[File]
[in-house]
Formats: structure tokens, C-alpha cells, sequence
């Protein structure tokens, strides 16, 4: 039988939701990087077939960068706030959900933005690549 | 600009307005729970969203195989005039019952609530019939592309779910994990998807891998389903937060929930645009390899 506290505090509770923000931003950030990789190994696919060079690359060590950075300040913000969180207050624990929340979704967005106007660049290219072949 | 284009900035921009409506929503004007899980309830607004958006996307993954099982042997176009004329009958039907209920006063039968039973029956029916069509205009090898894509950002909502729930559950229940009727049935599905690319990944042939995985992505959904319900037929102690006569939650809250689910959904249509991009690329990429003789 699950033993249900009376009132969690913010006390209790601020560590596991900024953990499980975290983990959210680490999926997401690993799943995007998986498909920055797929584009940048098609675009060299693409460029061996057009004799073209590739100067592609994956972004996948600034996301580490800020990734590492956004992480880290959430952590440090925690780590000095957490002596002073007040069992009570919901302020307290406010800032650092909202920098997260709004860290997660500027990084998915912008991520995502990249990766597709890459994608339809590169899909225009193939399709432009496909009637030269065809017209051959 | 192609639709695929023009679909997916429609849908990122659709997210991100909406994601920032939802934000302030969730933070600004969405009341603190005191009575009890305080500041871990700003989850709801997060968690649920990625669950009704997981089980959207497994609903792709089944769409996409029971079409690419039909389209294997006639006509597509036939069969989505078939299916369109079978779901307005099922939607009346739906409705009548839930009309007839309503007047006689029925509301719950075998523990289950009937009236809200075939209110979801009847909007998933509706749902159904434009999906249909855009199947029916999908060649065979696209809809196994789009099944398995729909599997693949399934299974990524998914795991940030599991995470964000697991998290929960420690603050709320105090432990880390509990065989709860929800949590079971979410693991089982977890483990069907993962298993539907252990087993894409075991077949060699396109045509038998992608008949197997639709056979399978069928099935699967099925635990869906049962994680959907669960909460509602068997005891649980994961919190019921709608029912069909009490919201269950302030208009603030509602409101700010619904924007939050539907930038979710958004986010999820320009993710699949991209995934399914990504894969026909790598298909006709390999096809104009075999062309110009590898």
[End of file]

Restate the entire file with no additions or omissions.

[in-house]
Formats: structure tokens, C-alpha cells, sequence
């Protein structure tokens, strides 16, 4: 039988939701990087077939960068706030959900933005690549 | 600009307005729970969203195989005039019952609530019939592309779910994990998807891998389903937060929930645009390899 506290505090509770923000931003950030990789190994696919060079690359060590950075300040913000969180207050624990929340979704967005106007660049290219072949 | 284009900035921009409506929503004007899980309830607004958006996307993954099982042997176009004329009958039907209920006063039968039973029956029916069509205009090898894509950002909502729930559950229940009727049935599905690319990944042939995985992505959904319900037929102690006569939650809250689910959904249509991009690329990429003789 699950033993249900009376009132969690913010006390209790601020560590596991900024953990499980975290983990959210680490999926997401690993799943995007998986498909920055797929584009940048098609675009060299693409460029061996057009004799073209590739100067592609994956972004996948600034996301580490800020990734590492956004992480880290959430952590440090925690780590000095957490002596002073007040069992009570919901302020307290406010800032650092909202920098997260709004860290997660500027990084998915912008991520995502990249990766597709890459994608339809590169899909225009193939399709432009496909009637030269065809017209051959 | 192609639709695929023009679909997916429609849908990122659709997210991100909406994601920032939802934000302030969730933070600004969405009341603190005191009575009890305080500041871990700003989850709801997060968690649920990625669950009704997981089980959207497994609903792709089944769409996409029971079409690419039909389209294997006639006509597509036939069969989505078939299916369109079978779901307005099922939607009346739906409705009548839930009309007839309503007047006689029925509301719950075998523990289950009937009236809200075939209110979801009847909007998933509706749902159904434009999906249909855009199947029916999908060649065979696209809809196994789009099944398995729909599997693949399934299974990524998914795991940030599991995470964000697991998290929960420690603050709320105090432990880390509990065989709860929800949590079971979410693991089982977890483990069907993962298993539907252990087993894409075991077949060699396109045509038998992608008949197997639709056979399978069928099935699967099925635990869906049962994680959907669960909460509602068997005891649980994961919190019921709608029912069909009490919201269950302030208009603030509602409101700010619904924007939050539907930038979710958004986010999820320009993710699949991209995934399914990504894969026909790598298909006709390999096809104009075999062309110009590898």